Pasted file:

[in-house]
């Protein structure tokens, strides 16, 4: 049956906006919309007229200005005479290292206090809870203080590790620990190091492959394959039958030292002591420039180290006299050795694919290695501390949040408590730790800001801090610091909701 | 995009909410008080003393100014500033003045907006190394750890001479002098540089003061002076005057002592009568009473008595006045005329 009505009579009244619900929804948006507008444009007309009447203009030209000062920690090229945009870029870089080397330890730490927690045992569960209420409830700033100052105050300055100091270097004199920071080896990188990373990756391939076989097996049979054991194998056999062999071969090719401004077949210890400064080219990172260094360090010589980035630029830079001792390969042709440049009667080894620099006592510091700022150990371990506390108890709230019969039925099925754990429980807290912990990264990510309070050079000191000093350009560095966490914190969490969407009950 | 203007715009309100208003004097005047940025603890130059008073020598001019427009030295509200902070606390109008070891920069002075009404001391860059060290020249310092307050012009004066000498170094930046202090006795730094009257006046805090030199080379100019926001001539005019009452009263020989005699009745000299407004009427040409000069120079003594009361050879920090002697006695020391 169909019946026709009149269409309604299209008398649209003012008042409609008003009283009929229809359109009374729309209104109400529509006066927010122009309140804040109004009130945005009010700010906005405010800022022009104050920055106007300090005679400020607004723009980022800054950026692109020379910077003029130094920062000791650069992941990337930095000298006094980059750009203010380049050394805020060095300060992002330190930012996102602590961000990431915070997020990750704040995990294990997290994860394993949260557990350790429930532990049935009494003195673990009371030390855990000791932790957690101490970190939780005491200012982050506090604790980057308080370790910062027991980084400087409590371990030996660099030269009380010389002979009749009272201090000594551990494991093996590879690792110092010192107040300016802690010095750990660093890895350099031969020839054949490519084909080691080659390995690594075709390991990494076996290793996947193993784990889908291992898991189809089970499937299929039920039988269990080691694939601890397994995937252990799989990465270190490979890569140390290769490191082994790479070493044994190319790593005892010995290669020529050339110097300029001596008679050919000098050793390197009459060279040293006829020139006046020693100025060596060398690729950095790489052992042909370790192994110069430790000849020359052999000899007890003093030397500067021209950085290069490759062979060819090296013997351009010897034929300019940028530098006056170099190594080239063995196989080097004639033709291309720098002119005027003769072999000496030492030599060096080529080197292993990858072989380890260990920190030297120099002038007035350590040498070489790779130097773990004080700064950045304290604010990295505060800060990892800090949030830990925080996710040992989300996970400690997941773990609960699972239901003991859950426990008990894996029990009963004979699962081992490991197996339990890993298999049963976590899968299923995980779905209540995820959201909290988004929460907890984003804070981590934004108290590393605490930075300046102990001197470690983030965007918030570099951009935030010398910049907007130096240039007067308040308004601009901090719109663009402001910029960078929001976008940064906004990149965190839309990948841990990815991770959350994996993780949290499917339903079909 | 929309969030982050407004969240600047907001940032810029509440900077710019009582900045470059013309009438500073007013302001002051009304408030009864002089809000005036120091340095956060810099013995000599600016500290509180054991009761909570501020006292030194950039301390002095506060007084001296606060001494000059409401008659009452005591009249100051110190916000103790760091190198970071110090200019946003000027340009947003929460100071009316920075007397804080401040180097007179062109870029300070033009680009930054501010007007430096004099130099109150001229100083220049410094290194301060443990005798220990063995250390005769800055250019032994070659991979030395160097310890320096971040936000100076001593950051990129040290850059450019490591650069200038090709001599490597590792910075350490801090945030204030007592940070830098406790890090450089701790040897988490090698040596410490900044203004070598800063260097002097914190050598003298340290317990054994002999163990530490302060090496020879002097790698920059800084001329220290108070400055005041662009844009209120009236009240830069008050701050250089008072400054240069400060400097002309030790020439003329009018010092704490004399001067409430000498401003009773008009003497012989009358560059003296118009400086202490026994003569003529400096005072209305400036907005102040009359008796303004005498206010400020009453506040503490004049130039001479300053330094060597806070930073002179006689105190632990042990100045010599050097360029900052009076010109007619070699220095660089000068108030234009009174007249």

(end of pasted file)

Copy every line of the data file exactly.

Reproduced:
[in-house]
């Protein structure tokens, strides 16, 4: 049956906006919309007229200005005479290292206090809870203080590790620990190091492959394959039958030292002591420039180290006299050795694919290695501390949040408590730790800001801090610091909701 | 995009909410008080003393100014500033003045907006190394750890001479002098540089003061002076005057002592009568009473008595006045005329 009505009579009244619900929804948006507008444009007309009447203009030209000062920690090229945009870029870089080397330890730490927690045992569960209420409830700033100052105050300055100091270097004199920071080896990188990373990756391939076989097996049979054991194998056999062999071969090719401004077949210890400064080219990172260094360090010589980035630029830079001792390969042709440049009667080894620099006592510091700022150990371990506390108890709230019969039925099925754990429980807290912990990264990510309070050079000191000093350009560095966490914190969490969407009950 | 203007715009309100208003004097005047940025603890130059008073020598001019427009030295509200902070606390109008070891920069002075009404001391860059060290020249310092307050012009004066000498170094930046202090006795730094009257006046805090030199080379100019926001001539005019009452009263020989005699009745000299407004009427040409000069120079003594009361050879920090002697006695020391 169909019946026709009149269409309604299209008398649209003012008042409609008003009283009929229809359109009374729309209104109400529509006066927010122009309140804040109004009130945005009010700010906005405010800022022009104050920055106007300090005679400020607004723009980022800054950026692109020379910077003029130094920062000791650069992941990337930095000298006094980059750009203010380049050394805020060095300060992002330190930012996102602590961000990431915070997020990750704040995990294990997290994860394993949260557990350790429930532990049935009494003195673990009371030390855990000791932790957690101490970190939780005491200012982050506090604790980057308080370790910062027991980084400087409590371990030996660099030269009380010389002979009749009272201090000594551990494991093996590879690792110092010192107040300016802690010095750990660093890895350099031969020839054949490519084909080691080659390995690594075709390991990494076996290793996947193993784990889908291992898991189809089970499937299929039920039988269990080691694939601890397994995937252990799989990465270190490979890569140390290769490191082994790479070493044994190319790593005892010995290669020529050339110097300029001596008679050919000098050793390197009459060279040293006829020139006046020693100025060596060398690729950095790489052992042909370790192994110069430790000849020359052999000899007890003093030397500067021209950085290069490759062979060819090296013997351009010897034929300019940028530098006056170099190594080239063995196989080097004639033709291309720098002119005027003769072999000496030492030599060096080529080197292993990858072989380890260990920190030297120099002038007035350590040498070489790779130097773990004080700064950045304290604010990295505060800060990892800090949030830990925080996710040992989300996970400690997941773990609960699972239901003991859950426990008990894996029990009963004979699962081992490991197996339990890993298999049963976590899968299923995980779905209540995820959201909290988004929460907890984003804070981590934004108290590393605490930075300046102990001197470690983030965007918030570099951009935030010398910049907007130096240039007067308040308004601009901090719109663009402001910029960078929001976008940064906004990149965190839309990948841990990815991770959350994996993780949290499917339903079909 | 929309969030982050407004969240600047907001940032810029509440900077710019009582900045470059013309009438500073007013302001002051009304408030009864002089809000005036120091340095956060810099013995000599600016500290509180054991009761909570501020006292030194950039301390002095506060007084001296606060001494000059409401008659009452005591009249100051110190916000103790760091190198970071110090200019946003000027340009947003929460100071009316920075007397804080401040180097007179062109870029300070033009680009930054501010007007430096004099130099109150001229100083220049410094290194301060443990005798220990063995250390005769800055250019032994070659991979030395160097310890320096971040936000100076001593950051990129040290850059450019490591650069200038090709001599490597590792910075350490801090945030204030007592940070830098406790890090450089701790040897988490090698040596410490900044203004070598800063260097002097914190050598003298340290317990054994002999163990530490302060090496020879002097790698920059800084001329220290108070400055005041662009844009209120009236009240830069008050701050250089008072400054240069400060400097002309030790020439003329009018010092704490004399001067409430000498401003009773008009003497012989009358560059003296118009400086202490026994003569003529400096005072209305400036907005102040009359008796303004005498206010400020009453506040503490004049130039001479300053330094060597806070930073002179006689105190632990042990100045010599050097360029900052009076010109007619070699220095660089000068108030234009009174007249």